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      Significant Modules and Biological Processes between Active Components of Salvia miltiorrhiza Depside Salt and Aspirin

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          Abstract

          The aim of this study is to examine and compare the similarities and differences between active components of S. miltiorrhiza depside salt and aspirin using perspective of pharmacological molecular networks. Active components of S. miltiorrhiza depside salt and aspirin's related genes were identified via the STITCH4.0 and GeneCards Database. A text search engine (Agilent Literature Search 2.71) and MCODE software were applied to construct network and divide modules, respectively. Finally, 32, 2, and 28 overlapping genes, modules, and pathways were identified between active components of S. miltiorrhiza depside salt and aspirin. A multidimensional framework of drug network showed that two networks reflected commonly in human aortic endothelial cells and atherosclerosis process. Aspirin plays a more important role in metabolism, such as the well-known AA metabolism pathway and other lipid or carbohydrate metabolism pathways. S. miltiorrhiza depside salt still plays a regulatory role in type II diabetes mellitus, insulin resistance, and adipocytokine signaling pathway. Therefore, this study suggests that aspirin combined with S. miltiorrhiza depside salt may be more efficient in treatment of CHD patients, especially those with diabetes mellitus or hyperlipidemia. Further clinical trials to confirm this hypothesis are still needed.

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          Network pharmacology.

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            Vascular adhesion molecules in atherosclerosis.

            Numerous reports document the role of vascular adhesion molecules in the development and progression of atherosclerosis. Recent novel findings in the field of adhesion molecules require an updated summary of current research. In this review, we highlight the role of vascular adhesion molecules including selectins, vascular cell adhesion molecule (VCAM)-1, intercellular adhesion molecule1 (ICAM-1), PECAM-1, JAMs, and connexins in atherosclerosis. The immune system is important in atherosclerosis, and significant efforts are under way to understand the vascular adhesion molecule-dependent mechanisms of immune cell trafficking into healthy and atherosclerosis-prone arterial walls. This review focuses on the role of vascular adhesion molecules in the regulation of immune cell homing during atherosclerosis and discusses future directions that will lead to better understanding of this disease.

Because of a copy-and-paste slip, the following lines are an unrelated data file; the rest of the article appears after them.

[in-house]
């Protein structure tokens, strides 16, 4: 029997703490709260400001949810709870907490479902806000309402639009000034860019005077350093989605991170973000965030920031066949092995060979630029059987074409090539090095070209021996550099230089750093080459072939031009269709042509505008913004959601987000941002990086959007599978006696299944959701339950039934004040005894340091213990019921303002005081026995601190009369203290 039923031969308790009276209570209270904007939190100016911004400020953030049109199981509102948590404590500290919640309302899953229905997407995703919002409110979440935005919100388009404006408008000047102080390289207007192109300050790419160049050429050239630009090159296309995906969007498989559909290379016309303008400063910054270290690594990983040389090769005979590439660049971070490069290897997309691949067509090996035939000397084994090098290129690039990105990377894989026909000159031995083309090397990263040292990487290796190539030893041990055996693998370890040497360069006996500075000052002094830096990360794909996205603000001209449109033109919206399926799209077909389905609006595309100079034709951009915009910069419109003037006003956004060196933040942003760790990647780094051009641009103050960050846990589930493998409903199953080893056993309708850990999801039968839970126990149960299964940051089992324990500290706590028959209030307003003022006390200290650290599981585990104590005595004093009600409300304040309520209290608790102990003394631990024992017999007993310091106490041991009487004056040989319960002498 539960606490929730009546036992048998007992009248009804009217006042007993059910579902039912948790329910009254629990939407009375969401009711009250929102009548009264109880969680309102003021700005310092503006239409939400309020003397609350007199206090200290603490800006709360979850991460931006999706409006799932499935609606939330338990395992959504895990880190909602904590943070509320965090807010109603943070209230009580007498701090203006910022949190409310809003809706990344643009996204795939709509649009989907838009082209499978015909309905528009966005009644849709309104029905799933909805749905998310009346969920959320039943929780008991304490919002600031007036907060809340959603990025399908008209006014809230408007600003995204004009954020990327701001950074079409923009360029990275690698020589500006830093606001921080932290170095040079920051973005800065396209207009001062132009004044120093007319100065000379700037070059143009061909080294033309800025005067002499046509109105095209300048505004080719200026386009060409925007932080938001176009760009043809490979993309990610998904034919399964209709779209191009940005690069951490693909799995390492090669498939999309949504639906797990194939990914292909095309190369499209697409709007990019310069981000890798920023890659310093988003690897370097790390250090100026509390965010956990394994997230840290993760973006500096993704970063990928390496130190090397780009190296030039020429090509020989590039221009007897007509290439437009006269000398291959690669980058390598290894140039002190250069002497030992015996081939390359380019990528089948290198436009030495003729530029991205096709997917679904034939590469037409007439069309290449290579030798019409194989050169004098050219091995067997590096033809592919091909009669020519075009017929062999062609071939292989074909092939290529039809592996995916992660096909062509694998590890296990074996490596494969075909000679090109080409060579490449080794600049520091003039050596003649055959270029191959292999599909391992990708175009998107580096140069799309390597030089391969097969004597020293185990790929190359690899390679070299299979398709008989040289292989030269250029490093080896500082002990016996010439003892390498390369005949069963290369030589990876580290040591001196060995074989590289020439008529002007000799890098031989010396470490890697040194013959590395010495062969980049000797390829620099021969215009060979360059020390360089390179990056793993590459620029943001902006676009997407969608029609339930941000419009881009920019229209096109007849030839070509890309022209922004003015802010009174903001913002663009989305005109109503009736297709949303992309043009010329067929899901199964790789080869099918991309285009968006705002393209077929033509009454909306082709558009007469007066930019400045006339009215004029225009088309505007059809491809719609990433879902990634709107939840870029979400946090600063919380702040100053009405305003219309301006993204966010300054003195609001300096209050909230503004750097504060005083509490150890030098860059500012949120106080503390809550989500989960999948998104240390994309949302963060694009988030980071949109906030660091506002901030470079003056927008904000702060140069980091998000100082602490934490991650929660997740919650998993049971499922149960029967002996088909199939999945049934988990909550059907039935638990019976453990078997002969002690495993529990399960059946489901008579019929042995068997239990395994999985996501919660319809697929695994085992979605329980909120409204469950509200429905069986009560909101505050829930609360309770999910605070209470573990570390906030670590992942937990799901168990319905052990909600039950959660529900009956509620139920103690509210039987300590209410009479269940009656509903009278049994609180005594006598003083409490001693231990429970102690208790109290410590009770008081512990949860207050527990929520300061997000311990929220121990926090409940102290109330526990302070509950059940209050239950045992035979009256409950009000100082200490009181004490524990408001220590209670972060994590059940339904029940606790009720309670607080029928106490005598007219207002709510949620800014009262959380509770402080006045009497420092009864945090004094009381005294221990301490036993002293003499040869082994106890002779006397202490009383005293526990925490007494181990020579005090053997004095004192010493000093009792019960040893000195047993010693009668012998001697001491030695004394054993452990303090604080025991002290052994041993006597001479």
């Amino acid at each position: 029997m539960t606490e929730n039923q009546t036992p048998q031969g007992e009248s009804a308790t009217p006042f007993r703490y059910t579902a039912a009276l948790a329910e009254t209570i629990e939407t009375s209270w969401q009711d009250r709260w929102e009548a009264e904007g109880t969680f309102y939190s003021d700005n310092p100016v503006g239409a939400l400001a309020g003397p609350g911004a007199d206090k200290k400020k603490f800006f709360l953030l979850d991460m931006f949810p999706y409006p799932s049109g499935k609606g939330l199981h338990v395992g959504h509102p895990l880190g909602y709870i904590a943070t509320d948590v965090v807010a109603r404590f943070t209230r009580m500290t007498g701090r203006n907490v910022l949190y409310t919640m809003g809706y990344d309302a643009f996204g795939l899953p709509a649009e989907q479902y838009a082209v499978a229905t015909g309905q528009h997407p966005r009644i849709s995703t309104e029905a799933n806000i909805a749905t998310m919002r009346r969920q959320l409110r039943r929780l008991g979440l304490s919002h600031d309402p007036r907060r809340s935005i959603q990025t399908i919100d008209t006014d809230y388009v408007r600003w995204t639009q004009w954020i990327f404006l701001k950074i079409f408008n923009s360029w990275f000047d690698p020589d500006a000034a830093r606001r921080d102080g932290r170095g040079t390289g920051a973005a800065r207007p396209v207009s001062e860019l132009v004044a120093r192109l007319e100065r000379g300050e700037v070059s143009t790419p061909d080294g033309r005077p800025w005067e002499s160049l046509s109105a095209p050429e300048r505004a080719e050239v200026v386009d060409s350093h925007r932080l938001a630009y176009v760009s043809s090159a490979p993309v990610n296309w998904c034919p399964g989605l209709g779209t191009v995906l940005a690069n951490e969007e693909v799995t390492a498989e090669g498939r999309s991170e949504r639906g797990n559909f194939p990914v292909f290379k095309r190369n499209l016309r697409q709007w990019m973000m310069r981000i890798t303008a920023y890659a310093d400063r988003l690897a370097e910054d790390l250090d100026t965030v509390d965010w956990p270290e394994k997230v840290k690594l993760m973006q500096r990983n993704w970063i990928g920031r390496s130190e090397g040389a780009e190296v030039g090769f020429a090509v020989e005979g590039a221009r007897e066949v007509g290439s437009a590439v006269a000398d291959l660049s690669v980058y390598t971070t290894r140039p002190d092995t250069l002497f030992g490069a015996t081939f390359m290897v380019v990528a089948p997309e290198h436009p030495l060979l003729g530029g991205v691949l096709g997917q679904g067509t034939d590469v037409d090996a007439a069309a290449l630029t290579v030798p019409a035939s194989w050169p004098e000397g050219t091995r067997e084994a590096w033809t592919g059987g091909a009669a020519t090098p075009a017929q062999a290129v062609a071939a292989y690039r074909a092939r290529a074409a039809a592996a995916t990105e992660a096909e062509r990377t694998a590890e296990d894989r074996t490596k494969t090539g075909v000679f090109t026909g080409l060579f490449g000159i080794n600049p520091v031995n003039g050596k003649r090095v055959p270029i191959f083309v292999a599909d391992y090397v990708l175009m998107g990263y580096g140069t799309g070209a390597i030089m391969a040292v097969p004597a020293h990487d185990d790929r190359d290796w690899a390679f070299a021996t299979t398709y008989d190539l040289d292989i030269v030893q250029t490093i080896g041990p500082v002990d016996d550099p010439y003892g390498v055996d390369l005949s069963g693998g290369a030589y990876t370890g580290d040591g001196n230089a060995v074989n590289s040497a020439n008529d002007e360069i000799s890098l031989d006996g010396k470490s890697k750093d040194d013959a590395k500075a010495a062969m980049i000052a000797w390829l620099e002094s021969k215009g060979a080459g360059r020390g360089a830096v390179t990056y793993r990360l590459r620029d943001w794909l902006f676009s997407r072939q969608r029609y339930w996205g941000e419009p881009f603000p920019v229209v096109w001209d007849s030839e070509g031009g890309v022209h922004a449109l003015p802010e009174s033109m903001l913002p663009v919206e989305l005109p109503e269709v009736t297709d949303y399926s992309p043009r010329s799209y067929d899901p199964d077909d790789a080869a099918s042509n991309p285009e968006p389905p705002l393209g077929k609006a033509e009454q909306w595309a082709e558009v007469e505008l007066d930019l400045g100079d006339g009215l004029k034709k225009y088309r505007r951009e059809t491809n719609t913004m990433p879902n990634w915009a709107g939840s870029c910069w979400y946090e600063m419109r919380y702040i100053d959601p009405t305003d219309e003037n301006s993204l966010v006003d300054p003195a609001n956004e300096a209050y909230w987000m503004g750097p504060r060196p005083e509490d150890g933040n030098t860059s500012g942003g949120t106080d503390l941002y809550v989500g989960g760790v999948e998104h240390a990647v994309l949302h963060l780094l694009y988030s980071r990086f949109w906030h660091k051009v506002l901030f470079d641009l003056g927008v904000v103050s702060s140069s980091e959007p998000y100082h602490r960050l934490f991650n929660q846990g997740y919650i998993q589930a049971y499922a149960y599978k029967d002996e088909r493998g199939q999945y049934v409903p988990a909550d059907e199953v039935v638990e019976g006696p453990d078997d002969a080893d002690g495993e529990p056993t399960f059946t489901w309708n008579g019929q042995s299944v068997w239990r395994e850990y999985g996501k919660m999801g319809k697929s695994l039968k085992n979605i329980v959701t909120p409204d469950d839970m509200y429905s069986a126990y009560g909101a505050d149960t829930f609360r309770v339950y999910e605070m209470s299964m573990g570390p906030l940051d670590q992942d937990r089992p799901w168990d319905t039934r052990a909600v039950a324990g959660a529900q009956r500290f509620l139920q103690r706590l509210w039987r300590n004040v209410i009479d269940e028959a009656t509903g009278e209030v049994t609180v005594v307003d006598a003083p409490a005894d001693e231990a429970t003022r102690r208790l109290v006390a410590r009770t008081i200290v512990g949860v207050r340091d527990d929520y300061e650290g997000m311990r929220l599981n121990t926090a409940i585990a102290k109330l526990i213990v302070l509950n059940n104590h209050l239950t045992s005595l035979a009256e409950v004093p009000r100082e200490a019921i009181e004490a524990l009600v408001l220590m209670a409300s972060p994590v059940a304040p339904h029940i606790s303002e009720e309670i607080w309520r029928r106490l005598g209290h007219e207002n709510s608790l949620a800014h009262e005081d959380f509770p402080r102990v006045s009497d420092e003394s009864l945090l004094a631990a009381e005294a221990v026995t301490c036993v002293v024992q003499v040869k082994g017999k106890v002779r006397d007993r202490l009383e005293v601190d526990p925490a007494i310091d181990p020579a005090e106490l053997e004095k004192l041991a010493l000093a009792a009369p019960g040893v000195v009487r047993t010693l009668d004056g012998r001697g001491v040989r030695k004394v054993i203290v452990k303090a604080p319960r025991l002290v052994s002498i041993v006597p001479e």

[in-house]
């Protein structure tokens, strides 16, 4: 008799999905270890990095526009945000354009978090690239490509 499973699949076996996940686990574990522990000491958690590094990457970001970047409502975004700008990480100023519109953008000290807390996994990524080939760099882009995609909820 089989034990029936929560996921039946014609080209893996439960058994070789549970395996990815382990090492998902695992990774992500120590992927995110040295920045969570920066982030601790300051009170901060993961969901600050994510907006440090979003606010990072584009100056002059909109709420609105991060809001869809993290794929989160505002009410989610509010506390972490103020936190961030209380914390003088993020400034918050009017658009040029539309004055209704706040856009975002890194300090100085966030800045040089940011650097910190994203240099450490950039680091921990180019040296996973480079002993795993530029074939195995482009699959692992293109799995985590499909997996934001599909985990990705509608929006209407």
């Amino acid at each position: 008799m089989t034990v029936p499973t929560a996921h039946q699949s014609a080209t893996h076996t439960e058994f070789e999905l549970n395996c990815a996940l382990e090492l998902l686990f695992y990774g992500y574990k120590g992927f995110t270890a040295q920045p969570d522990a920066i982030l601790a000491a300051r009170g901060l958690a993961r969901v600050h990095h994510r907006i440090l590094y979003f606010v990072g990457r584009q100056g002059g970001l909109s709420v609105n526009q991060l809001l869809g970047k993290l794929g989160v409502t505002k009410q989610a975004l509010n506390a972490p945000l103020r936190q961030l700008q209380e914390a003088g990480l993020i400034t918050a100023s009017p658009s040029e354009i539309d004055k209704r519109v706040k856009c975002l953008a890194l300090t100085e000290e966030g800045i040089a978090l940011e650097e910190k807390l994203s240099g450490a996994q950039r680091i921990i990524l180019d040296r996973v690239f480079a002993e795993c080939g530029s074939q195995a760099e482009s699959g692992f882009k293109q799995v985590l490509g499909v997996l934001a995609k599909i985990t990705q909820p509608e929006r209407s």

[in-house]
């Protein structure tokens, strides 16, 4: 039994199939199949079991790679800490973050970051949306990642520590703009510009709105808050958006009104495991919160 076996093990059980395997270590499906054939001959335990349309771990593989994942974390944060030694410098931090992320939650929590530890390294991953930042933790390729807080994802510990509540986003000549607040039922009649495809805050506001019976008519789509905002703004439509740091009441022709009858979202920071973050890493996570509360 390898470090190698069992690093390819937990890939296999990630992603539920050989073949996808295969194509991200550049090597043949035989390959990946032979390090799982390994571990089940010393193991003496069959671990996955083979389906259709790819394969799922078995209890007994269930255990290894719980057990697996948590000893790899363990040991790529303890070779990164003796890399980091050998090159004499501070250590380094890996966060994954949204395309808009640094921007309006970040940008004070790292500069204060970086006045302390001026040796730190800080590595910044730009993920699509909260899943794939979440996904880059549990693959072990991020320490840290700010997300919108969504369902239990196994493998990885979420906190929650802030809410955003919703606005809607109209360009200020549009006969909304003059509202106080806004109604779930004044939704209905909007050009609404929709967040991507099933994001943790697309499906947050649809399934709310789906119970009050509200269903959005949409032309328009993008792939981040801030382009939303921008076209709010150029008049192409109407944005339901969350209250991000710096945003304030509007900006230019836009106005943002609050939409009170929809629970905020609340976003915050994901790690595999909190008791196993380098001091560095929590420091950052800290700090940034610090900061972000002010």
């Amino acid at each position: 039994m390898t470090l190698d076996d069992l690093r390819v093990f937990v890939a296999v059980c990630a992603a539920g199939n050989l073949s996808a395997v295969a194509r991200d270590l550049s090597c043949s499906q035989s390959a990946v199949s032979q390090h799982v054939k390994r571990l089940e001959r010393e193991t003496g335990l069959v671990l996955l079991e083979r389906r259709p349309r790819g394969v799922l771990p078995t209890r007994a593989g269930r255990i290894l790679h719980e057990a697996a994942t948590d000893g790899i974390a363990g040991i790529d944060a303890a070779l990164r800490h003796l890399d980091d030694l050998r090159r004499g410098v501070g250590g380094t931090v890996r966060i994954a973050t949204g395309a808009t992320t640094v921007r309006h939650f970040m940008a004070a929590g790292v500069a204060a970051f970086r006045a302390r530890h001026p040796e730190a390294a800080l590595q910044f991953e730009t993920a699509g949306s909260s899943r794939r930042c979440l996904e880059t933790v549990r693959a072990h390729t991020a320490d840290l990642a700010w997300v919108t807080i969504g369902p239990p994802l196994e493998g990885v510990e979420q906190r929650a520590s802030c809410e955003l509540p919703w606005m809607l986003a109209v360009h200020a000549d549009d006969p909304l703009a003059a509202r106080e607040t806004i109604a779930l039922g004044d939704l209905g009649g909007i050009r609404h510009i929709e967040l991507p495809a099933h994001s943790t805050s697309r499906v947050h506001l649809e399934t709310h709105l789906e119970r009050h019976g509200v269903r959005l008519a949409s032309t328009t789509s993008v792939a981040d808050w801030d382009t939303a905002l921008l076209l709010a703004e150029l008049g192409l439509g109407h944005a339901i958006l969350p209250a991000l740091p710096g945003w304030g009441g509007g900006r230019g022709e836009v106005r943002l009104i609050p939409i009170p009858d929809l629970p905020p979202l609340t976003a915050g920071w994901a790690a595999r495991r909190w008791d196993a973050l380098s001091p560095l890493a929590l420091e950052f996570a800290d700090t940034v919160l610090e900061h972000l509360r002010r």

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              Is Open Access

              STITCH 4: integration of protein–chemical interactions with user data

              STITCH is a database of protein–chemical interactions that integrates many sources of experimental and manually curated evidence with text-mining information and interaction predictions. Available at http://stitch.embl.de, the resulting interaction network includes 390 000 chemicals and 3.6 million proteins from 1133 organisms. Compared with the previous version, the number of high-confidence protein–chemical interactions in human has increased by 45%, to 367 000. In this version, we added features for users to upload their own data to STITCH in the form of internal identifiers, chemical structures or quantitative data. For example, a user can now upload a spreadsheet with screening hits to easily check which interactions are already known. To increase the coverage of STITCH, we expanded the text mining to include full-text articles and added a prediction method based on chemical structures. We further changed our scheme for transferring interactions between species to rely on orthology rather than protein similarity. This improves the performance within protein families, where scores are now transferred only to orthologous proteins, but not to paralogous proteins. STITCH can be accessed with a web-interface, an API and downloadable files.
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                Author and article information

                Journal
                Evid Based Complement Alternat Med
                Evid Based Complement Alternat Med
                ECAM
                Evidence-based Complementary and Alternative Medicine : eCAM
                Hindawi Publishing Corporation
                1741-427X
                1741-4288
                2016
                16 March 2016
                16 March 2016
                : 2016
                Affiliations
                1Institute of Basic Research in Clinical Medicine, China Academy of Chinese Medical Sciences, No. 16 Nanxiao Street, Dongzhimennei, Dongcheng District, Beijing 100700, China
                2Department of Epidemiology, University of California, Los Angeles, 405 Hilgard Avenue, CA 90095, USA
                Author notes
                *Yanming Xie: ktz2014@ 123456163.com and

                Academic Editor: Helmut Hugel

                Article
                10.1155/2016/3439521
                4812280
                27069488
                Copyright © 2016 Yuan Li et al.

                This is an open access article distributed under the Creative Commons Attribution License, which permits unrestricted use, distribution, and reproduction in any medium, provided the original work is properly cited.

                Categories
                Research Article

                Complementary & Alternative medicine

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